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Large Harmful Algal Bloom Predicted for Lake Erie this Summer

Published on: 07/11/2019
Region(s) of Study: Waterbodies / Great Lakes
Primary Contact(s): richard.stumpf@noaa.gov
Image of cyanobacteria bloom in Lake Erie on August 19, 2011, one of the worst bloom years on record.

Cyanobacteria bloom in Lake Erie on August 19, 2011, one of the worst bloom years for the lake on record. Credit: Thomas Archer.

NOAA and its research partners are forecasting that western Lake Erie will experience a significant harmful algal bloom this summer. These blooms of cyanobacteria can pose a risk to human and wildlife health, resulting in higher costs for cities and local governments that need to treat drinking water; preventing people from enjoying fishing, swimming, boating, and visiting the shoreline; and harming the region’s vital summer tourism economy.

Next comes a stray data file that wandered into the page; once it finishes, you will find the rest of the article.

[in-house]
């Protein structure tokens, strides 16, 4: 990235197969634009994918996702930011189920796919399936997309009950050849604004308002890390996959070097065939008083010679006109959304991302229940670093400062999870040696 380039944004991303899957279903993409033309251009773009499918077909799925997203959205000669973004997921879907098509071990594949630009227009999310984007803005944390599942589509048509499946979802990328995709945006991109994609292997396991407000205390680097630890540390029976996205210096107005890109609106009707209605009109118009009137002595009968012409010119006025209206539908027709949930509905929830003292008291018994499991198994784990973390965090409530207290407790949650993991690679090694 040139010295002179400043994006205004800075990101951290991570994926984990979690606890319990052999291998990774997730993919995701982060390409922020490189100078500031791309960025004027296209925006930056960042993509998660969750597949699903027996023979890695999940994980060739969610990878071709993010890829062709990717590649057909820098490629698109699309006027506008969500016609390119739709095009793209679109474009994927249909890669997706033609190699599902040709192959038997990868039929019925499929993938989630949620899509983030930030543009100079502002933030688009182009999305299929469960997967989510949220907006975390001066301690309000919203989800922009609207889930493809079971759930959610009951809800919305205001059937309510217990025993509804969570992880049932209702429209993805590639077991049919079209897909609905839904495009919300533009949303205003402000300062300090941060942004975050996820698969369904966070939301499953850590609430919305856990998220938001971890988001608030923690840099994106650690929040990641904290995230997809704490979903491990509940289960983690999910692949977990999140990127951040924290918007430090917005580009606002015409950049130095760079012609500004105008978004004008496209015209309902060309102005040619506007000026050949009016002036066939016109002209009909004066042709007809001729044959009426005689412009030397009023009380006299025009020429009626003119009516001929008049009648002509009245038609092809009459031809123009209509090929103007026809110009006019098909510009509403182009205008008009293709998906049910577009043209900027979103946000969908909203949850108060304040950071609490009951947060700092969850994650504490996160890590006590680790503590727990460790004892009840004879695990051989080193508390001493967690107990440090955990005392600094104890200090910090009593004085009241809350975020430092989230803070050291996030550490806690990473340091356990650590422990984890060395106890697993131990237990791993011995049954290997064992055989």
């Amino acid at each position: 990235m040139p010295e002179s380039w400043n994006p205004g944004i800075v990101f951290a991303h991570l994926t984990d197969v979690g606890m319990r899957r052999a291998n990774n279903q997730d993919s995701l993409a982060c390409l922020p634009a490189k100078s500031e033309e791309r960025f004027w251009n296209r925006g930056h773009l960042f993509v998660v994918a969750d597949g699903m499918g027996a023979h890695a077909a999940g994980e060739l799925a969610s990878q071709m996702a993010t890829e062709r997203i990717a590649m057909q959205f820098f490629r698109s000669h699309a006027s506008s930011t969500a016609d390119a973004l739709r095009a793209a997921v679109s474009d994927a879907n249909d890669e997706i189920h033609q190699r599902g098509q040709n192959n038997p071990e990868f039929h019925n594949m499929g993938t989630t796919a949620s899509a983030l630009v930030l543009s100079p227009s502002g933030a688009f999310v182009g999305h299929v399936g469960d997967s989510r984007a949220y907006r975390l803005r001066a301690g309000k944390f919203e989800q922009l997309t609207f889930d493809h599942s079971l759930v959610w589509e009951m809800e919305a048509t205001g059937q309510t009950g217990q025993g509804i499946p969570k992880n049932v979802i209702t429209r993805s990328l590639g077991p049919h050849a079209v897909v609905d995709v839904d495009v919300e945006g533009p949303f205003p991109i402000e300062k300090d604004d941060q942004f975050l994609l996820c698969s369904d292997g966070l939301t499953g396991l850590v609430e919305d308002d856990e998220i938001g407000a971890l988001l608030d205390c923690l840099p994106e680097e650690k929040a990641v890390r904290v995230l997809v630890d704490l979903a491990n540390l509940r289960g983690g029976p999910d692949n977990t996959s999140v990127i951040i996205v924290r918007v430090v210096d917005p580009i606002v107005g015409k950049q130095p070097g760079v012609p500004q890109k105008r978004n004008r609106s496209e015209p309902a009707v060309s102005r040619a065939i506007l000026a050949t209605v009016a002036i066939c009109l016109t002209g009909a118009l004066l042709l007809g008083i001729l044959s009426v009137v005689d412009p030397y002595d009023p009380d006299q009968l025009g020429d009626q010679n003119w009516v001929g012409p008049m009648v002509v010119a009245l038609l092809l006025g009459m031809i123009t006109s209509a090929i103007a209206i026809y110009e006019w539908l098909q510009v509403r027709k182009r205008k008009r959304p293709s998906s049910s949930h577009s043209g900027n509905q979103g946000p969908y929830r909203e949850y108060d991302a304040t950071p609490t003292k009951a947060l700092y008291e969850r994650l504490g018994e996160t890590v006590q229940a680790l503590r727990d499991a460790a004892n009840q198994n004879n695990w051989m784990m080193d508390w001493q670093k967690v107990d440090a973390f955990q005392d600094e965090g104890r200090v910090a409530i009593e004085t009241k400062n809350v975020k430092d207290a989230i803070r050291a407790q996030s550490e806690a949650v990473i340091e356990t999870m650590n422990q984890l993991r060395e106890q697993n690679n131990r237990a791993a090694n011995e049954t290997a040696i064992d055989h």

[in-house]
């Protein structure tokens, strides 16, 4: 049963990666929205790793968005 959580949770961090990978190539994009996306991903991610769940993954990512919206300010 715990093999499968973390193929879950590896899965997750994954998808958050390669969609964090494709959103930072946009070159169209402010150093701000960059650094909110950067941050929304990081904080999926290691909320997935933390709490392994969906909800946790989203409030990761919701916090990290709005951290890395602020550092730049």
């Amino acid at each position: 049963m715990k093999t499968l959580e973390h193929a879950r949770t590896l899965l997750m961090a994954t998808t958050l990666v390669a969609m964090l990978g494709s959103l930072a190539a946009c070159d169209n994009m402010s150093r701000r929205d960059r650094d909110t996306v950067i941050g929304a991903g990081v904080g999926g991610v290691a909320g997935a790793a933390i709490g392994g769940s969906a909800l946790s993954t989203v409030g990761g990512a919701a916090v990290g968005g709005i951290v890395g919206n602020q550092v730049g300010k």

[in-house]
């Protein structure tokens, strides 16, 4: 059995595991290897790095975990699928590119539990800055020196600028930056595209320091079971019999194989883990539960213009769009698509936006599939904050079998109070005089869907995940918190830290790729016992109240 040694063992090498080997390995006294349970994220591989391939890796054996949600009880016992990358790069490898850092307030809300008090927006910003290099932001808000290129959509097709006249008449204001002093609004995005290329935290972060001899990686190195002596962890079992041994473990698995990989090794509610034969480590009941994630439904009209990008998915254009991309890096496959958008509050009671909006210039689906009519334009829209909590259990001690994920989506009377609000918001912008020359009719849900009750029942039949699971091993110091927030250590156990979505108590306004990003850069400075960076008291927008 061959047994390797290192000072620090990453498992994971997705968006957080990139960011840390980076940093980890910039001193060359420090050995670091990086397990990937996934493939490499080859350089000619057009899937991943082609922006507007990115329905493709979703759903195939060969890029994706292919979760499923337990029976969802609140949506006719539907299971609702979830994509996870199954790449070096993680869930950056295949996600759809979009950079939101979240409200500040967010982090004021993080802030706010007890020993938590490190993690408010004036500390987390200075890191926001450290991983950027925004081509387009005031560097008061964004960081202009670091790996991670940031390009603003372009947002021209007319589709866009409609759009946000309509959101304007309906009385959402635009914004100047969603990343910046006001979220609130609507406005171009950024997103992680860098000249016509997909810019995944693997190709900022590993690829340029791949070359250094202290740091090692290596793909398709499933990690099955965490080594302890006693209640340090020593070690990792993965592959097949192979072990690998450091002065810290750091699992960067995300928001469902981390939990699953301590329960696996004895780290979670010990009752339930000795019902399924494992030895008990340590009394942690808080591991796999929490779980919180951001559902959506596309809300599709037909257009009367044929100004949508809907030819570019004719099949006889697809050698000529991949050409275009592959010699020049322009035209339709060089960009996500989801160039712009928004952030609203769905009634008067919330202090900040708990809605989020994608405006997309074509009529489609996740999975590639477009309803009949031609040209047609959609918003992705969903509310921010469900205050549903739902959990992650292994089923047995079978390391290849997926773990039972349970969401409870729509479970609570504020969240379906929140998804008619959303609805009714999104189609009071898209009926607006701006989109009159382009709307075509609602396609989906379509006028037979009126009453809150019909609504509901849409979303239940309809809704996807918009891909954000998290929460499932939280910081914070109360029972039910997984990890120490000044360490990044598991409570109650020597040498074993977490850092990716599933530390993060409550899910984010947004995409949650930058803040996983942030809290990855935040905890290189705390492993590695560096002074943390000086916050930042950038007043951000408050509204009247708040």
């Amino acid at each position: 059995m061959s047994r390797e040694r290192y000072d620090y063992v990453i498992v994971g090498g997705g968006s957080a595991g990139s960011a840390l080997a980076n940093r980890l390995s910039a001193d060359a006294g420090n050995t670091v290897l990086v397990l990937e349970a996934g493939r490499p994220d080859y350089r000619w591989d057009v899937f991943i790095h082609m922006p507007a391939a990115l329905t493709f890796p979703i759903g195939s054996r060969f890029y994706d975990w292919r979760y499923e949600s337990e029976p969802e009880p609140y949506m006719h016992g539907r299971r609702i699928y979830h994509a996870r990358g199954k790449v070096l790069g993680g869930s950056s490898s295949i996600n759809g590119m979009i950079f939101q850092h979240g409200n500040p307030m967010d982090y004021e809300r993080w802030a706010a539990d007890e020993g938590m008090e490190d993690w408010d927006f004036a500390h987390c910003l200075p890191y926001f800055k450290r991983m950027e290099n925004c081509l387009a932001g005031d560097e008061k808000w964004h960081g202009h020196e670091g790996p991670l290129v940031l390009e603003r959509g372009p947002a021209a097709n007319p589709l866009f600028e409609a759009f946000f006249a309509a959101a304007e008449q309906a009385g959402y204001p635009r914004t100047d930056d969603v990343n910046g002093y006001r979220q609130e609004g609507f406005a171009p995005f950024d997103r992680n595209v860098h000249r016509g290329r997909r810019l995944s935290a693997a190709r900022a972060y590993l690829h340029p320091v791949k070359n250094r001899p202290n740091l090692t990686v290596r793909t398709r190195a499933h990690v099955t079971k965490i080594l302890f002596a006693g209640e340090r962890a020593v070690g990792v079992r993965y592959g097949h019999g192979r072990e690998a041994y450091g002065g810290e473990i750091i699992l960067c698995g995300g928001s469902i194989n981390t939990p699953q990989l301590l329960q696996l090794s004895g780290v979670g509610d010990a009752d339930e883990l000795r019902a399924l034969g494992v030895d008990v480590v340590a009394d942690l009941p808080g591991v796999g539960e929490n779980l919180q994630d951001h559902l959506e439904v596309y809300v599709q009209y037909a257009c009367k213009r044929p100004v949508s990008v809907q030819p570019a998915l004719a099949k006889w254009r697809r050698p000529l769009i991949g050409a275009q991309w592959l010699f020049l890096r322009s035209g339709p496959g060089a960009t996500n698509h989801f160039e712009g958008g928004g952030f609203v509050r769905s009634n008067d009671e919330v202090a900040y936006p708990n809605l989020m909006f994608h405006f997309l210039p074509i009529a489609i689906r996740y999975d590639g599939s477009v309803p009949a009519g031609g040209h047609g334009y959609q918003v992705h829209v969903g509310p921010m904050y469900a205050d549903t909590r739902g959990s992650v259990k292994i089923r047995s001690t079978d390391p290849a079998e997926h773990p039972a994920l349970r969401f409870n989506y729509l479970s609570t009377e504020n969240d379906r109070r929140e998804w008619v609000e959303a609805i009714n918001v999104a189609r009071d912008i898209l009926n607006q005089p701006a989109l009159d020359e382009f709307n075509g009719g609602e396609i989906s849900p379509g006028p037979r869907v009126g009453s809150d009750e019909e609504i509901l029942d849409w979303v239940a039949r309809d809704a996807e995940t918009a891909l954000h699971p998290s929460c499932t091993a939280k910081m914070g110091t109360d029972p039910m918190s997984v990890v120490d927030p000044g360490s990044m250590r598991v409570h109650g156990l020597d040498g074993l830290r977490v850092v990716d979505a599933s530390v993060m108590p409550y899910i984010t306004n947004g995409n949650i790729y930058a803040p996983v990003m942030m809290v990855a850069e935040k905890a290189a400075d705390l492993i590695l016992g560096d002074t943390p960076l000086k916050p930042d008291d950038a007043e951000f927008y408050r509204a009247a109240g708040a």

This summer’s bloom is expected to measure 7 on the severity index. An index above five indicates a potentially harmful bloom. The severity index is based on a bloom's biomass—the amount of its harmful or toxic algae—over a sustained period. The largest blooms occurred in 2011, with a severity index of 10, and 2015, at 10.5. Last year’s bloom had a severity index of 3.6, while 2017 was 8.0. 

The Lake Erie forecast is part of a NOAA ecological forecasting initiative that aims to deliver accurate, relevant, timely and reliable ecological forecasts directly to coastal resource managers and the public. In addition to the seasonal forecast, NOAA also issues bi-weekly forecasts during the bloom season.

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